Jack Morris used “The Pitch of the 1980s” to become a Hall of Famer

Baseball is an imitation game. All sports are. Once you show you can have success shooting threes or using a run/pass option offense, other teams will copy it. In the early 1980s, a new pitch was the rage in baseball, a pitch that Bruce Sutter was using with phenomenal success out of the bullpen. They called it the forkball because the index and middle fingers surrounded the baseball on either side, like the tines of a fork. That pitch, also related closely to the split-finger fastball (or splitter) was completely responsible for Sutter being in the Hall of Fame, and also helped Jack Morris get to the same place.

Before he learned the forkball from teammate Milt Wilcox in 1982, (who had been in the Cubs’ organization with Sutter in the 1970s), Morris relied on a fastball, slider, and a pretty bad changeup. With the forkball, Morris had a pitch that complemented his fastball and made him very difficult to hit against because he was able to use the same art slot for the pitch as he did his breaking ball.  

“A forkball actually comes out of your hand with the rotation of a curveball,” Morris explains. “Because of the pressure on your fingers, there’s no way you’re going to have the same velocity you do with your fastball, therefore it’s kind of like an offspeed curveball. Once I learned how to keep it down, and literally bounce it at times, a hitter couldn’t sit on both. He couldn’t sit on a fastball and a forkball. It’s a devastating pitch.”

Catcher Lance Parrish became expert at handling the pitch. “The way [Morris] threw it, it came out like a fastball then it fell, like it was dropping off a table,” Parrish said. “I can’t count how many batters walked away shaking their heads at that goofy pitch.”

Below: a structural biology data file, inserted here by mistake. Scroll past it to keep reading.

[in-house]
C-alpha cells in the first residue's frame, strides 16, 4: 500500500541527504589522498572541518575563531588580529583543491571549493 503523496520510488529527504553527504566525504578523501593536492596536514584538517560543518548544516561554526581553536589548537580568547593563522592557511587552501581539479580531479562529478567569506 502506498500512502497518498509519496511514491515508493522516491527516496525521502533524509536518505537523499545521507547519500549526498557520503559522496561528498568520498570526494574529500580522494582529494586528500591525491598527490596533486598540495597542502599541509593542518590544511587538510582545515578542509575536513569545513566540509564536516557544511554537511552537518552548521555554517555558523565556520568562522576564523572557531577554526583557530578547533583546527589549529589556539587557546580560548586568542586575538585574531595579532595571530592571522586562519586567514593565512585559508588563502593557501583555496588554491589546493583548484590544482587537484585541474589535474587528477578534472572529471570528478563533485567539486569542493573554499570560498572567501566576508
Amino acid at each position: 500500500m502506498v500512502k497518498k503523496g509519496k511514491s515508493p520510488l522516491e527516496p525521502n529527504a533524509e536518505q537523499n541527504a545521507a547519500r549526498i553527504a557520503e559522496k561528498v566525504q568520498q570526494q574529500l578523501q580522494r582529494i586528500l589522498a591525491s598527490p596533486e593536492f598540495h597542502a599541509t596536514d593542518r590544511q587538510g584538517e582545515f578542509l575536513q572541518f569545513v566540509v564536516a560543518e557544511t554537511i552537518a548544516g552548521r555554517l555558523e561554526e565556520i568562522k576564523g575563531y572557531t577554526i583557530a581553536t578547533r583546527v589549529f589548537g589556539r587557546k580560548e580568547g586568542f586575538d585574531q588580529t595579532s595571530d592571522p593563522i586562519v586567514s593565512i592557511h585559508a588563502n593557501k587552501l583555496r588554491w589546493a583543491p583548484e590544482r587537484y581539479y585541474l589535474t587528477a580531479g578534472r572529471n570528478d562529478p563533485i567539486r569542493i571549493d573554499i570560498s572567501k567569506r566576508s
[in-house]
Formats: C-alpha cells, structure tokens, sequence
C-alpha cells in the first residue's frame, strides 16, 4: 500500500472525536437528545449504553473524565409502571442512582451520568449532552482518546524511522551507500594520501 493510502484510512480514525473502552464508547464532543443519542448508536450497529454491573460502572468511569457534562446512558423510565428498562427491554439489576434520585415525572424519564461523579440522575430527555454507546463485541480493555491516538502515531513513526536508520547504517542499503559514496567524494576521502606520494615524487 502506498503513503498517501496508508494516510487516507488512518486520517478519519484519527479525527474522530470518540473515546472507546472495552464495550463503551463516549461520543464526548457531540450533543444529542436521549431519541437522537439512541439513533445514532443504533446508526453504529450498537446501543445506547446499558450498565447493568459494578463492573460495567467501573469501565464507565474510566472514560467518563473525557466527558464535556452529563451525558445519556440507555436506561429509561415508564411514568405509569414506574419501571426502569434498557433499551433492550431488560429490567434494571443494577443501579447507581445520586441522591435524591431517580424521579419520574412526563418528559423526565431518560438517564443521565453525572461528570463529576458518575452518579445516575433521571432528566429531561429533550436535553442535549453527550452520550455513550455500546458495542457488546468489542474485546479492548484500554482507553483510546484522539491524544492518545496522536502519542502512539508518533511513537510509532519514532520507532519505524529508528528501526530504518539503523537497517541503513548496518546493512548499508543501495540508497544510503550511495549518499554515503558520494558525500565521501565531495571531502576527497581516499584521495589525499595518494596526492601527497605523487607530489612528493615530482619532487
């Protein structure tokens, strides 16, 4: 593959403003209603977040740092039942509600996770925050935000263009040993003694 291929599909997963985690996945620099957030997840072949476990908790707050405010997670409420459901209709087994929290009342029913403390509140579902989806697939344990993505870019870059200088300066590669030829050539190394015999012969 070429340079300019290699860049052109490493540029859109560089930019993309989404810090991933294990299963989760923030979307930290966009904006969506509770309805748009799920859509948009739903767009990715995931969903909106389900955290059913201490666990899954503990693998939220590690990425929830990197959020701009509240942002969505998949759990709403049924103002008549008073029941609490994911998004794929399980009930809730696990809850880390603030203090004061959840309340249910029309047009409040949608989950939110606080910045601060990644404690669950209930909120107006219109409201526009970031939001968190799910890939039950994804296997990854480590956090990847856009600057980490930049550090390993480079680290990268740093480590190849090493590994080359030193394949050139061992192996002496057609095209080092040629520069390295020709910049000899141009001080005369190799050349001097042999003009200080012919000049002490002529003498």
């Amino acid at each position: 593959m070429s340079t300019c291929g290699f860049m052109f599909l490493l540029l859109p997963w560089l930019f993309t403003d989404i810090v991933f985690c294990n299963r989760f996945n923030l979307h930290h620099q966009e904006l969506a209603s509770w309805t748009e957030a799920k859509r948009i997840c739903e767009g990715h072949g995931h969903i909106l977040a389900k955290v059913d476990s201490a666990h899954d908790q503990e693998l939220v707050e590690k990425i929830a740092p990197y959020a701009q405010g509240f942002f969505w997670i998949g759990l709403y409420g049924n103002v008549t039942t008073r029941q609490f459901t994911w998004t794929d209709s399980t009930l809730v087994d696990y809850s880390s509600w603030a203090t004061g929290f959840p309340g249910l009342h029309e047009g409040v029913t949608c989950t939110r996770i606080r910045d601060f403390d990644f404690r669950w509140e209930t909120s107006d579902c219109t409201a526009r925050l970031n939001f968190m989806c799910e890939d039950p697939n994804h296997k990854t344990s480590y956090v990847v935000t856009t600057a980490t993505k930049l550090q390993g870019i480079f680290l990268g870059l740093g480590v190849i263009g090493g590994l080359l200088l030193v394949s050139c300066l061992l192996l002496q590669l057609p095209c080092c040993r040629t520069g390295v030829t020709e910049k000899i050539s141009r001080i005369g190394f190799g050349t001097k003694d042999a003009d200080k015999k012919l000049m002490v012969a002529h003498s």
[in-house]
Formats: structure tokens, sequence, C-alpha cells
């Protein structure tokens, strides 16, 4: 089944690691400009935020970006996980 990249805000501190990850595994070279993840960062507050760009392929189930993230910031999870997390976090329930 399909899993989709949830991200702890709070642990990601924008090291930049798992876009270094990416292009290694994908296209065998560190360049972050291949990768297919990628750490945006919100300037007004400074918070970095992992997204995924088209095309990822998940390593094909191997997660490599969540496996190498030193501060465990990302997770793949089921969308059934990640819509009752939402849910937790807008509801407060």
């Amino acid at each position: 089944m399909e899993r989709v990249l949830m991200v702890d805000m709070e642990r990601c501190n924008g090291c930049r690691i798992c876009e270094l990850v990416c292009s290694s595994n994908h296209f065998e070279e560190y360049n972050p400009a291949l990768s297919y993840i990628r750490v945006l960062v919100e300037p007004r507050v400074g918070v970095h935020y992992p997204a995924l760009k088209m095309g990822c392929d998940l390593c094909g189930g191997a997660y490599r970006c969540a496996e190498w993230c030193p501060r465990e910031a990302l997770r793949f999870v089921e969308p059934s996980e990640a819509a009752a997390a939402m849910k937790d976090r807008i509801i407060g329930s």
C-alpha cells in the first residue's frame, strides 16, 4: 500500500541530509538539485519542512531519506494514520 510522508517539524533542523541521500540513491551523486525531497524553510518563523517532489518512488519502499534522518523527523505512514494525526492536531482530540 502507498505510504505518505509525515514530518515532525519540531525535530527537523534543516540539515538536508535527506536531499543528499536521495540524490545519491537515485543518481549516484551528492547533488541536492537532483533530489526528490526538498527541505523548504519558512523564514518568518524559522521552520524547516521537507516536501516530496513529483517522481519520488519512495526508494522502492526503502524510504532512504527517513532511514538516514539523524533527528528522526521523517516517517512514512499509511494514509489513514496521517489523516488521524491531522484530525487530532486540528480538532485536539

Mike Scioscia, catcher for the Dodgers, called it “the pitch of the ’80s,” and it helped many pitchers achieve success, including Mike Scott, who won the Cy Young Award in 1986. Ron Darling, David Cone, and Randy Johnson also used the pitch effectively.

Less than two years after learning the forkball, Morris had the pitch going very well in his second start in April of 1984 at Comiskey Park in Chicago. It was a Saturday afternoon and the game between the Tigers and White Sox was on national television. Morris had his forkball dropping so much that day that he walked six batters, walked the bases loaded early in the game. The pitch was bouncing in front of catcher Lance Parrish, but Morris had such good stuff on it that he escaped trouble. He carried a no-hitter into the seventh, the eighth, finally the ninth inning. The White Sox barely got the ball past the mound, bounced grounders to first or back to Morris. He struck out a few guys and got his no-hitter, the first by a Detroit pitcher in more than two decades. Morris later estimated that he threw 40 percent forkballs in the game.

The Detroit pitching coach for most of the years Morris was with Detroit was Roger Craig, who loved the forball (or split-finger fastball as some called it). Craig was sort of the Yoda of the forkball, teaching it to any pitcher who would listen. Dan Petry became a pupil too and it made Detroit’s #2 starter one of the better pitchers in the league in the early 1980s. But Morris was his star pupil.

No pitcher in baseball started more games, completed more games, pitched more innings, or won more games in the 1980s than Morris, who used his forkball as a critical part of his repertoire. Later, in the seventh game of the 1991 World Series, pitching in a scoreless game with the runners on the corners, Morris went to his favorite pitch to escape the jam, striking out Ron Gant in the fifth. In the eighth when the Braves had the bases loaded with one out, Morris dropped a forkball on Sid Bream, who grounded into an inning-ending 3-2-3 double play. Eventually Morris tossed ten scoreless innings and won the game 1-0 to clinch the title. And that “goofy pitch” was key to his success.